A hot summer day out on the baseball diamond with lemonade and Cracker Jacks is an iconic American tradition. Baseball began in the U.S. before the Civil War; in 2019. almost 170 million people called themselves fans.
Familial love for the game runs deep for families like that of Amy DiMaggio, director of counseling at Portage Northern High School. “My dad was in charge of all of the baseball fields when we were growing up. We all grew up playing baseball, and we love the game,” said Amy. “When Ruby was born, of course, I thought, ‘Well, she’s not going to be able to play.” Ruby is nonverbal and has cerebral palsy and is now playing baseball with the Miracle League of Southwest Michigan.
The Miracle League is a national organization that began in Atlanta, Georgia in the 1990s by a local baseball coach to provide opportunities for kids with disabilities to play. “There was a baseball coach who wasn’t able to accommodate some of the kids that wanted to play on his team. He came up with this idea to build a special baseball field so that any kid could have the chance to play,” said Cari Rutkoskie, a board member specializing in marketing and owner of Words Matter Consulting.
The Miracle League was brought to Southwest Michigan after one of the board members watched a similar league play and thought the same opportunity should be available in our region. “It really shocked me that not one person on the board had a child with a disability or any kids with special needs,” said Amy. “It’s just out of the kindness of their heart and out of their compassion for wanting to help other kids.”
A key component to the success of the league is the support of volunteer buddies who are paired with every player. “The buddy is someone from the community, a volunteer, whose sole role and job is to help The Miracle League player have fun,” said Cari.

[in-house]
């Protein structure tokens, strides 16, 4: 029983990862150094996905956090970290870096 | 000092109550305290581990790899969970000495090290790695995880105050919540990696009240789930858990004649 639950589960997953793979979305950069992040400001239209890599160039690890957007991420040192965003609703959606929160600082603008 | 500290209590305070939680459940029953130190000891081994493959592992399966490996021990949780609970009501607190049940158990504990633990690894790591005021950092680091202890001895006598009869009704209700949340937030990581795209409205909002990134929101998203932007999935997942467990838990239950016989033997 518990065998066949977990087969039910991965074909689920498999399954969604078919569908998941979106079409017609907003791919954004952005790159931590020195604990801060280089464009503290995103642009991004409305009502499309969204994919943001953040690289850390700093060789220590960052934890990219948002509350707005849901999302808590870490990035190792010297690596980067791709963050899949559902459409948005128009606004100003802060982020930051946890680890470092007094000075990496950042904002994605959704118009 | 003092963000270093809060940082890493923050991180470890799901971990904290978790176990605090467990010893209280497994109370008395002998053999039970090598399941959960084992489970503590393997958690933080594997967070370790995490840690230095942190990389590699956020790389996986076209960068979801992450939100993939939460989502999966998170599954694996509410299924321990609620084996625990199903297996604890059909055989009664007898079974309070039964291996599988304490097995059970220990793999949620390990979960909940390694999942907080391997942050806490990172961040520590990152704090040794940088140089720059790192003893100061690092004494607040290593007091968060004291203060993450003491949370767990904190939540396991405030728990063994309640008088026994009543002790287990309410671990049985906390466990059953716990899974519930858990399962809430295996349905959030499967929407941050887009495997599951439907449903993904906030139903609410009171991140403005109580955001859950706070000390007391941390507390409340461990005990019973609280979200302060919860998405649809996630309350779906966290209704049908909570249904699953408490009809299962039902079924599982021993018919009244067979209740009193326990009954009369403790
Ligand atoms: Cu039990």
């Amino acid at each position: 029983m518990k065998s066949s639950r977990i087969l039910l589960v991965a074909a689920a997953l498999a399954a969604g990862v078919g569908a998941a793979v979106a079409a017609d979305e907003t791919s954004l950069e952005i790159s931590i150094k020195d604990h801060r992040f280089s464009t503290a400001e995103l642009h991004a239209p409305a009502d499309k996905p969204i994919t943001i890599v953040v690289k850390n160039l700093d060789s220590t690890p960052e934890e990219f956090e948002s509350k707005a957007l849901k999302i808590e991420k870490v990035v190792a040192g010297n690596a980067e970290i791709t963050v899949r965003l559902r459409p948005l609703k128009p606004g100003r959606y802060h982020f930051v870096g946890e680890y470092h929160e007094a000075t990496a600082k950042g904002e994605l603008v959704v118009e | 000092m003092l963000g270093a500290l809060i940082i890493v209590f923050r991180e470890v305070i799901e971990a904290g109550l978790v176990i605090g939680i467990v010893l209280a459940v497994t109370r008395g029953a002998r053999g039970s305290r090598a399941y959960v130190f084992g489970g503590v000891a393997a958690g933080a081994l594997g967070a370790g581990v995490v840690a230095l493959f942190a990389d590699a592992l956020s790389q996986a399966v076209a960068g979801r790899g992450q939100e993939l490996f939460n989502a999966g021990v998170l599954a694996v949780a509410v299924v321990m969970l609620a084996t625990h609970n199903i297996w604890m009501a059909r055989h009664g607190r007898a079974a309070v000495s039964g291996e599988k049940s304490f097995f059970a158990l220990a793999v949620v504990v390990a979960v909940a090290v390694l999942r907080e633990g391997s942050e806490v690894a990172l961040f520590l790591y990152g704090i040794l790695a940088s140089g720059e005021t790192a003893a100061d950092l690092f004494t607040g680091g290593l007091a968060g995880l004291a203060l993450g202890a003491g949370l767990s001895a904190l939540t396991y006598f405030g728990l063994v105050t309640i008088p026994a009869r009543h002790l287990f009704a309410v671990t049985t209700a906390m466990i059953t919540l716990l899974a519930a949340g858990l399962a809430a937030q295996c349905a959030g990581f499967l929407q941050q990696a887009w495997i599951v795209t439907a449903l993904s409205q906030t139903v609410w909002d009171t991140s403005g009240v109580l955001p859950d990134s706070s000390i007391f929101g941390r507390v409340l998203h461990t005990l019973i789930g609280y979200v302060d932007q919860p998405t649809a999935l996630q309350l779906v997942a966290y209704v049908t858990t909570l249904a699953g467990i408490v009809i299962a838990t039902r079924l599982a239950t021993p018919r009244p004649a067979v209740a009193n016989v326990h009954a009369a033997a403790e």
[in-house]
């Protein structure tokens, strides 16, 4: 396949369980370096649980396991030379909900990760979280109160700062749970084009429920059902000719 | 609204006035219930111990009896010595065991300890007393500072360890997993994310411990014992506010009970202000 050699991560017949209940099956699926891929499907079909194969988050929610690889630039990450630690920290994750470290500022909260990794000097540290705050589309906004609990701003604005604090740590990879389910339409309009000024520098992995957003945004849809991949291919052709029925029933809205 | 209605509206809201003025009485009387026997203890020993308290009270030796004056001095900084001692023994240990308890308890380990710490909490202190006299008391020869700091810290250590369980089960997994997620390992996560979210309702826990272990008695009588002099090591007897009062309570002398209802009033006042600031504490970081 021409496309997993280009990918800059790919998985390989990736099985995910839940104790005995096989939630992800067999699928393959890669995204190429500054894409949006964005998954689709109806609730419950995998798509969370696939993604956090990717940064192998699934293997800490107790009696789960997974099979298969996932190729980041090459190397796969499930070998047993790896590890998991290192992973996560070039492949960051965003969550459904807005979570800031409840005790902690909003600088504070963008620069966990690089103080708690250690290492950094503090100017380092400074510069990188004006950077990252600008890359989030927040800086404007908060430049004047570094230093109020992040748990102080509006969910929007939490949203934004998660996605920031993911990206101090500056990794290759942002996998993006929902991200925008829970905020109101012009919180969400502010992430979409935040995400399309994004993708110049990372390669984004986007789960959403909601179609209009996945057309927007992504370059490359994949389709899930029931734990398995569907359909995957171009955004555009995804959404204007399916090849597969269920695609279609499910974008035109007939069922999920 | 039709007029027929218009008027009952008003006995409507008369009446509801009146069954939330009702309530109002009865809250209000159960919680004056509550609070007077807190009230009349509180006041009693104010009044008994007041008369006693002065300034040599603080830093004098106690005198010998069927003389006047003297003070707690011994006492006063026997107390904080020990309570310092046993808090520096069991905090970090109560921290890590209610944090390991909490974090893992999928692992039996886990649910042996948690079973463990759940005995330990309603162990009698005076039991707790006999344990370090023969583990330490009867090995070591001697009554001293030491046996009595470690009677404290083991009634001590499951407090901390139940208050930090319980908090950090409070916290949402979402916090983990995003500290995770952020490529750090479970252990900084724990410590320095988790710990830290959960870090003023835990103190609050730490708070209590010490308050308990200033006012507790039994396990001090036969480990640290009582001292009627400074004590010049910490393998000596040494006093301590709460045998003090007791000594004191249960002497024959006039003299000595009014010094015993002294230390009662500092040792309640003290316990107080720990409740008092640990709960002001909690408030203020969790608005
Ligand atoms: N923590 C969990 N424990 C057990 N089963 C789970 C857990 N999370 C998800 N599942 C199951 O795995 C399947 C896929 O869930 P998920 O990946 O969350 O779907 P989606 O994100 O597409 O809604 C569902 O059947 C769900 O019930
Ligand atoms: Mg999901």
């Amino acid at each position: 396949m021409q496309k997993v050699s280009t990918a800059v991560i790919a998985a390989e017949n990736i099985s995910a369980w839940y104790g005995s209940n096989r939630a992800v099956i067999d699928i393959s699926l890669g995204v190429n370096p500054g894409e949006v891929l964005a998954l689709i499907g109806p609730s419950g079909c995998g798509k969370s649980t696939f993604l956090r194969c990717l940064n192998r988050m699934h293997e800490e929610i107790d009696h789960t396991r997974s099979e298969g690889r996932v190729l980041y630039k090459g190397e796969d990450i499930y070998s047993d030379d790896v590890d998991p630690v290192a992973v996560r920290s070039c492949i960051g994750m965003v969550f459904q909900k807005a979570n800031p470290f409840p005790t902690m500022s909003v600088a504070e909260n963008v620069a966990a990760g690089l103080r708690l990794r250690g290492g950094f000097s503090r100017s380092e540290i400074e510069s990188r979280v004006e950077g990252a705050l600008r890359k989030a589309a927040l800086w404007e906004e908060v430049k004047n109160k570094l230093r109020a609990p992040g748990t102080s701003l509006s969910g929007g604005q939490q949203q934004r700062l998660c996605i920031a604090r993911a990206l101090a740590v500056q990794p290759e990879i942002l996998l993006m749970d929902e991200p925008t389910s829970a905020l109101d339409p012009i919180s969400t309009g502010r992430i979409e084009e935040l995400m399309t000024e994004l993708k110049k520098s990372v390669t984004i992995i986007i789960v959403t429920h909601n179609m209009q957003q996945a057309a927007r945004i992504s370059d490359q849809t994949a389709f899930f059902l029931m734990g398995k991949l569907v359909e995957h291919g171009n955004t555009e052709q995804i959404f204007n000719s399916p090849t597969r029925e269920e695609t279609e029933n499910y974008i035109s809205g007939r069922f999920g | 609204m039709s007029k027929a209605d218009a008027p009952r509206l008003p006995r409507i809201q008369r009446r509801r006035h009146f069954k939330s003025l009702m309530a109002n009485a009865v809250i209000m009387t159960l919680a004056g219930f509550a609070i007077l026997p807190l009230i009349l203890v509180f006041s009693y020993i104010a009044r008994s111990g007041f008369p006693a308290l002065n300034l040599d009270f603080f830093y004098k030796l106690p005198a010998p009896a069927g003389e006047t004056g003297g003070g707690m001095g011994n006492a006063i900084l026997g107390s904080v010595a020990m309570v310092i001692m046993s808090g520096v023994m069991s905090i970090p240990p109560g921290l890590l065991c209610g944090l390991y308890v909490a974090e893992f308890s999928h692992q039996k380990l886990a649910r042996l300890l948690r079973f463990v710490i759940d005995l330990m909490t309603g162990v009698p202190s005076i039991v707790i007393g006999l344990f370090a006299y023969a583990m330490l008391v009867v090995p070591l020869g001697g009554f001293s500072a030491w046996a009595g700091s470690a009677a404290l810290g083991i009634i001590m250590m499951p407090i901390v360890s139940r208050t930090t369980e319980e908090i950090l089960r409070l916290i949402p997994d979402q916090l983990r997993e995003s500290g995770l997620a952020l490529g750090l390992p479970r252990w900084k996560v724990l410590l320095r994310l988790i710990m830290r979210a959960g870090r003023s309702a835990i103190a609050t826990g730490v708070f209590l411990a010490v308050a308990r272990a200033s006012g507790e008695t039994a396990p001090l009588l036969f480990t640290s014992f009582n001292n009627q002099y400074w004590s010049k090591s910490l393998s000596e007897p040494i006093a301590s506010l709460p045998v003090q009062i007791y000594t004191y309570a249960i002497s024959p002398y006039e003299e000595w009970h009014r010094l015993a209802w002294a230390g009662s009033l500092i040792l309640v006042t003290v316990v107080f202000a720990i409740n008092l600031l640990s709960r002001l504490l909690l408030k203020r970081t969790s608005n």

Ruby’s buddy was coincidentally her neighbor and long-time friend Kaitlyn. Amy, Ruby’s mom, said her experience was made even more enjoyable because of this pairing. “These kids—they’re the last to be picked for anything, if they are ever picked. And this time, they’re the first to be picked. And they’re the stars. They’re celebrated. They’re the reason we’re there, and the typical normal kid is the cheerleader for the kid with special needs. This is their turn to play,” said Amy.
Construction began on the Miracle League Diamond, adjacent to the Dome Sports Center, earlier this year. About $750,000 was raised which provided the funds to build the field, dugouts, and parking lots. Additional funds are still being raised to build the restrooms, concession stand, and spectator sharing areas. These funds will be raised through donations, as well as community partnerships with groups such as the Growlers.
Nathan Kissell, director of ticket sales at the Growlers, worked with Cari to coordinate an upcoming fundraiser during which more than 25 percent of each ticket sold will go to the Miracle League. “Our motto here is fun makes a difference. And we really believe that is our place in this community to use our platform to make a difference in the community,” said Nathan. “The Miracle League hits that right on the head. We can leverage who we are to make a difference.”
The fundraiser held on August 1 costs $25 and allows attendees access to a 90-minute all-you-can-eat tailgate, access to a special block section of seats, and unlimited soda and water during the game.
With a little over a quarter of the way to the $1.1 million fundraising goal, the sounds of “Take Me Out to the Ballgame” can almost be heard over the loudspeakers.